We were recently tasked with determining what effects the use of the minSdkVersion property within Android projects has on the security of the application; specifically whether or not it can result in a downgrade attack of the runtime environment.

In the case we were asked to look into, the application targetted a recent SDK version but also utilised a library which was targetting a much older SDK version, with several high severity vulnerabilities.

The question we set out to answer was whether or not:

  1. The lower minSdkVersion of the library could force the application to run in the context of the older API
  2. A lower minSdkVersion specified at applications level will force the Android runtime to run in an older context

Creating a Vulnerable Application

To determine how the SDK version affects an application, a small application needed to be put together which would contain a vulnerability that was mitigated at the OS level in a later version. For this test, we chose CVE-2012-6636; the vulnerability that allows code execution via the JavaScript bridge and reflection in API versions prior to 17.

The vulnerable application consisted of a single activity which launches another activity contained within a library which contains the following code:

package com.digitalinterruption.api15library;

import android.support.v7.app.AppCompatActivity;
import android.os.Bundle;
import android.webkit.WebView;
import android.webkit.WebViewClient;

public class WebViewActivity extends AppCompatActivity {
    protected void onCreate(Bundle savedInstanceState) {

        WebView webView = (WebView) findViewById(R.id.webView);
        webView.setWebViewClient(new WebViewClient() {
            public boolean shouldOverrideUrlLoading(WebView view, String url) {
                return true;

        webView.addJavascriptInterface(new JavaScriptInterface(), "jsinterface");

    final class JavaScriptInterface {
        JavaScriptInterface () { }
        public String getSomeString() {
            return "Return value of JavaScriptInterface.getSomeString";

Upon launching this activity, a page being served by Metasploit would be loaded into the WebView and if vulnerable to CVE-2012-6636 would result in a remote session on the Android device.

Test 1: Matching API Levels

The aim of this test was to determine if a matching minSdkVersion across the vulnerable library and the application using it will result in differing behaviour across an Android device at API level 15 vs API level 27.

When the application was run in an AVD using API 15, the exploit was successfully executed and resulted in a remote shell; as can be seen in the video below:

When run in the API 27 virtual device, the page loaded into the WebView instead displayed a generic 404 error page:

Back in the Metasploit console, we could see the 404 page was sent as a result of Metasploit failing to find a vulnerable JavaScript bridge:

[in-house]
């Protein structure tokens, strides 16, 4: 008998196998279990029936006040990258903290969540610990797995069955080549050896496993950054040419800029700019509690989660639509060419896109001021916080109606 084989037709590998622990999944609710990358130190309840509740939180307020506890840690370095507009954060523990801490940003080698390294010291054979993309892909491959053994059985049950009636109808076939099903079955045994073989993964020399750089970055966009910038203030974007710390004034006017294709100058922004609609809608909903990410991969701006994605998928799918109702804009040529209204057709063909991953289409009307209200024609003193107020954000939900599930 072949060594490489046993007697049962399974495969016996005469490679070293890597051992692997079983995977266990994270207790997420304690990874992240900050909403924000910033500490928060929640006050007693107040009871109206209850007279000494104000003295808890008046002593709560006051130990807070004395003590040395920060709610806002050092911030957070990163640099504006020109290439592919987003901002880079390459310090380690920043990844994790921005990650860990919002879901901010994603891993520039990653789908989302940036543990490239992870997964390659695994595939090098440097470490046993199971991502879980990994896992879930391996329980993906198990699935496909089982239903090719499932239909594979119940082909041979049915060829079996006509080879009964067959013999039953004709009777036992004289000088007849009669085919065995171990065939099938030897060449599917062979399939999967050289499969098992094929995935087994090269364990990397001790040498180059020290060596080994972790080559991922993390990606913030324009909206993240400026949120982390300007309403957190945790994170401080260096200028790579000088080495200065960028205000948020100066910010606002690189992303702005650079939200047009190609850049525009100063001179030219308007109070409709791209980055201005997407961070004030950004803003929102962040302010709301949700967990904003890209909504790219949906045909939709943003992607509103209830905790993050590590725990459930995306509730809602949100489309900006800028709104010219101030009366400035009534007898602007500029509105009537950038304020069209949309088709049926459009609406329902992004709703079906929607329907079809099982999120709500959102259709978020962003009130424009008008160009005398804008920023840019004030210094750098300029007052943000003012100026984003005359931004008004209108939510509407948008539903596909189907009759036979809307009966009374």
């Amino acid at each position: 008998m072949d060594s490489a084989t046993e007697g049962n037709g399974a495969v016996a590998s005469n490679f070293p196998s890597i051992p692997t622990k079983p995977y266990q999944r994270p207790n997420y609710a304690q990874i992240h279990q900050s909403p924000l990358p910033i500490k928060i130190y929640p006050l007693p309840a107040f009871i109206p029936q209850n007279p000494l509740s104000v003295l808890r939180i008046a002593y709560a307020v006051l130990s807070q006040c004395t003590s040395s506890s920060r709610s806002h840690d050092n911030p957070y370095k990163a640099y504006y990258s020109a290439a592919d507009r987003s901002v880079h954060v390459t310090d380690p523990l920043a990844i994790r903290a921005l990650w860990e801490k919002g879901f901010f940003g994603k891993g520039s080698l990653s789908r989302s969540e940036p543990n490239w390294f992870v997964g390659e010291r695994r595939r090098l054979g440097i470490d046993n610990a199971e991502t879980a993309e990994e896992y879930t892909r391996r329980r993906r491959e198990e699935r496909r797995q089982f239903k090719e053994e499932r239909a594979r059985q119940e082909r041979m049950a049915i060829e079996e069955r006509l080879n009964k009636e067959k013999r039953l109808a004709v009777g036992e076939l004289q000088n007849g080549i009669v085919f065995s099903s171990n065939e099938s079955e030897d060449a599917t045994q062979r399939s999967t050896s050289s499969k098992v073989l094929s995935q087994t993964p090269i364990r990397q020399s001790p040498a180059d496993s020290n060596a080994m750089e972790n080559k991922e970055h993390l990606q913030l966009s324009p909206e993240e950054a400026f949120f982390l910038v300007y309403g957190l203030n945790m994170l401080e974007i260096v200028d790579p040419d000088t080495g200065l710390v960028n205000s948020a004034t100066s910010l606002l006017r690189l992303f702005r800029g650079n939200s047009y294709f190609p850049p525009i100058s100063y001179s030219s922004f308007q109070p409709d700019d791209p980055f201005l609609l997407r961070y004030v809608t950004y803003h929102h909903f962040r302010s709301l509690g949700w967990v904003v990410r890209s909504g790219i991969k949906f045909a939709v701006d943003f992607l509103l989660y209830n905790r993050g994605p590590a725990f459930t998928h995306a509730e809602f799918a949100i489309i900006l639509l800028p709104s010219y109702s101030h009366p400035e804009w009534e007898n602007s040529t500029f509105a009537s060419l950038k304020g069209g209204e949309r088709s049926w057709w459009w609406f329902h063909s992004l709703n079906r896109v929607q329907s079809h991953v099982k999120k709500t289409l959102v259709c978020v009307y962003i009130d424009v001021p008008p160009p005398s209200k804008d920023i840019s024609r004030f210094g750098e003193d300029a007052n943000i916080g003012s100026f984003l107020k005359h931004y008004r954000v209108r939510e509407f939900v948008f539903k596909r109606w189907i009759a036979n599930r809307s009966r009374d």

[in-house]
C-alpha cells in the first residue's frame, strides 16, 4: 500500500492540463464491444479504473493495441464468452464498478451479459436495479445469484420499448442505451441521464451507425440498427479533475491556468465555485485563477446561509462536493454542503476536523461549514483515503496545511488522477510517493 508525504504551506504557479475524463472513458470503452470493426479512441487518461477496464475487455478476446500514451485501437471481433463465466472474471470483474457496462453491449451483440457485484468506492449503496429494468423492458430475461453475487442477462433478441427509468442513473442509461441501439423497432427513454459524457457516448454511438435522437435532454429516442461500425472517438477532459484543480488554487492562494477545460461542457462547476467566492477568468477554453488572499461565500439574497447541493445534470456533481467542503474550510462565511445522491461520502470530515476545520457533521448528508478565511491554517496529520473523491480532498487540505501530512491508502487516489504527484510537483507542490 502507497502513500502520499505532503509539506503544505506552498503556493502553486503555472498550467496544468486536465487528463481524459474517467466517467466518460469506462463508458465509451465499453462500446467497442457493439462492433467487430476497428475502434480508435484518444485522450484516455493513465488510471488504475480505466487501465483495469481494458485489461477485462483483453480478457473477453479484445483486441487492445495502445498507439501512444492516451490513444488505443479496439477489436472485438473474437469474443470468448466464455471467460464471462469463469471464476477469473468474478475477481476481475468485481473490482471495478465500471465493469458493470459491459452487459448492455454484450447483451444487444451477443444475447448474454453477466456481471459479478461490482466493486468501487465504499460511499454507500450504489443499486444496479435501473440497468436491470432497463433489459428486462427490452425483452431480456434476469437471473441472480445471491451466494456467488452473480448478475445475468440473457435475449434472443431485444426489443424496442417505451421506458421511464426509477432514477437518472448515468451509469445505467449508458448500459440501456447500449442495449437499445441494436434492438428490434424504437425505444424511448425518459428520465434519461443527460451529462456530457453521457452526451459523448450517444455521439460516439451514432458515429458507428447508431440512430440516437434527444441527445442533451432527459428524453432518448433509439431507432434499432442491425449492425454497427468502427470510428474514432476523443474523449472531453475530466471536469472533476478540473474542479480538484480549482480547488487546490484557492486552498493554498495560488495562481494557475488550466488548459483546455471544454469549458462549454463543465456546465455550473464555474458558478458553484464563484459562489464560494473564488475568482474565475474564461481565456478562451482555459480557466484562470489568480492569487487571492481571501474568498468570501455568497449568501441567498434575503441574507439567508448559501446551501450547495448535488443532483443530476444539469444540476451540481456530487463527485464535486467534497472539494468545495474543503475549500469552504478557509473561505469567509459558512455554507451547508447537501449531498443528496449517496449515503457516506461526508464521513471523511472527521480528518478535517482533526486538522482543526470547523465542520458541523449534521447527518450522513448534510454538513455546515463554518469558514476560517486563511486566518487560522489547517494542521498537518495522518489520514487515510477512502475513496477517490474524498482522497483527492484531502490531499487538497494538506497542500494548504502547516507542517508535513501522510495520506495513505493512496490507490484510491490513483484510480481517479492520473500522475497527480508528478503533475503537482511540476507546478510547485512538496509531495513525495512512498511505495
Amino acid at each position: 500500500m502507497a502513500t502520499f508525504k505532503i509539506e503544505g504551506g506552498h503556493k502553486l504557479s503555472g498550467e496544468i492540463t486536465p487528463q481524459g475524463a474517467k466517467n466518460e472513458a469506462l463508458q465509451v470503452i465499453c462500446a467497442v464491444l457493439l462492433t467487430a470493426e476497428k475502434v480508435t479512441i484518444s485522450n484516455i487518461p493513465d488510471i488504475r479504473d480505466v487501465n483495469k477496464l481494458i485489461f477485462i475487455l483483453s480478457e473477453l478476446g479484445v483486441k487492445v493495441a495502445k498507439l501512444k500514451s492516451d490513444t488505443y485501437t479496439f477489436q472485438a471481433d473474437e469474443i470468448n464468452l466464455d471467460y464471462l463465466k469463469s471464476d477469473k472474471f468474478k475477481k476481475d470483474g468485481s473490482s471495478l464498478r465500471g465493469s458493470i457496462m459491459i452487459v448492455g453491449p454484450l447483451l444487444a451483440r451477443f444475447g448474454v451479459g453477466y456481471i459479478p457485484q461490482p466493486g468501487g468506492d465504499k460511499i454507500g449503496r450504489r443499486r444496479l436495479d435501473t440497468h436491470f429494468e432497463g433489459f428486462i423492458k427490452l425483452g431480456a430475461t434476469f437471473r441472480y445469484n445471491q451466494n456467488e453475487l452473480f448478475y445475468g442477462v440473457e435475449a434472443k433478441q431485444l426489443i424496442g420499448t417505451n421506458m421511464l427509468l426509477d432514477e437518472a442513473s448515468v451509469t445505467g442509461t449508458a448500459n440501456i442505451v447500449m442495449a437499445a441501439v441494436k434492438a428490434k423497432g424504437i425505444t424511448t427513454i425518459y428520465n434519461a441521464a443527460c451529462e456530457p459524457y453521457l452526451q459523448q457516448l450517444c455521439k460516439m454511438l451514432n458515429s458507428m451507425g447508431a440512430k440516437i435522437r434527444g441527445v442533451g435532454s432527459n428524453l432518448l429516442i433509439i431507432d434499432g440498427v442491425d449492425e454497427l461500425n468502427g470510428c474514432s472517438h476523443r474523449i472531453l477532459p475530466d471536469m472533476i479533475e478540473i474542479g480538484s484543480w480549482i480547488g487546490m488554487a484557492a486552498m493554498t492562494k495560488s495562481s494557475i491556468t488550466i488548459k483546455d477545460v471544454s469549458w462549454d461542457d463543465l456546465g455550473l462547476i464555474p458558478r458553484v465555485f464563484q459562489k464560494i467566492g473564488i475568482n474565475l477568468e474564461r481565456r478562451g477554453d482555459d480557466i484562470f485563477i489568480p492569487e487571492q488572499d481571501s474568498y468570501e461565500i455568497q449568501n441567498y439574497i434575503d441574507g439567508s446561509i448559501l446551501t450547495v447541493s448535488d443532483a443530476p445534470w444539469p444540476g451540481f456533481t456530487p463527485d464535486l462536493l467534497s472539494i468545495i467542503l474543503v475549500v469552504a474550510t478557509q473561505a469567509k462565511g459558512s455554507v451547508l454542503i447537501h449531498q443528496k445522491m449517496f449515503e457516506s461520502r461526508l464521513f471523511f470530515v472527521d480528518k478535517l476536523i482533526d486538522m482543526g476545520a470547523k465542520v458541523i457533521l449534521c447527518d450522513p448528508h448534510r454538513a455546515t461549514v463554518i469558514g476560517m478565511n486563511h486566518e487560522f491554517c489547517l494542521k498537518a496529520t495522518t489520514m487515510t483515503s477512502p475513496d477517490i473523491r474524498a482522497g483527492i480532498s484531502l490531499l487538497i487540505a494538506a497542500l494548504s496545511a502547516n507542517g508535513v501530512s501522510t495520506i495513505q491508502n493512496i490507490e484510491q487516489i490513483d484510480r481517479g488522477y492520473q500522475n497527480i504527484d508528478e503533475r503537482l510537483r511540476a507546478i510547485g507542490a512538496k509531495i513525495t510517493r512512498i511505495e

This means that despite the lower minSdkVersion present in both the library and application’s Gradle files, the functionality never runs in any form of compatibility mode to make it function as it did in an earlier version of the API.

Test 2: Lower Library API Level

Although the first test confirmed what we believed would be the case (that the downgrade attack would not work), for completeness, we tested against the use-case that was originally proposed to us - an application with a higher API level using a library with a lower level.

First, we tweaked the Gradle build file of the application to make it instead require API level 27 or higher:

android {
    compileSdkVersion 27
    defaultConfig {
        applicationId "com.digitalinterruption.apileveltest"
        minSdkVersion 27
        targetSdkVersion 27
        versionCode 1
        versionName "1.0"
        testInstrumentationRunner "android.support.test.runner.AndroidJUnitRunner"
    buildTypes {
        release {
            minifyEnabled false
            proguardFiles getDefaultProguardFile('proguard-android.txt'), 'proguard-rules.pro'

With the library still requiring a minimum API level of 15 and the application requiring 27, we deployed the application once more to the API 27 AVD and witnessed the same failure as in the previous test.


When working with the Android API, changing the API level of the application will not result in the functionality being unified across different Android builds. The API level you define in your Gradle build is used only at compile time / to flag to your IDE appropriate notifications and advice (such as insecure usage and deprecation warnings).

For this reason, you should consider carefully your design decisions and be aware of any potentially dangerous vulnerabilities from previous releases that could impact your application’s ecosystem, should you choose to continue supporting older devices.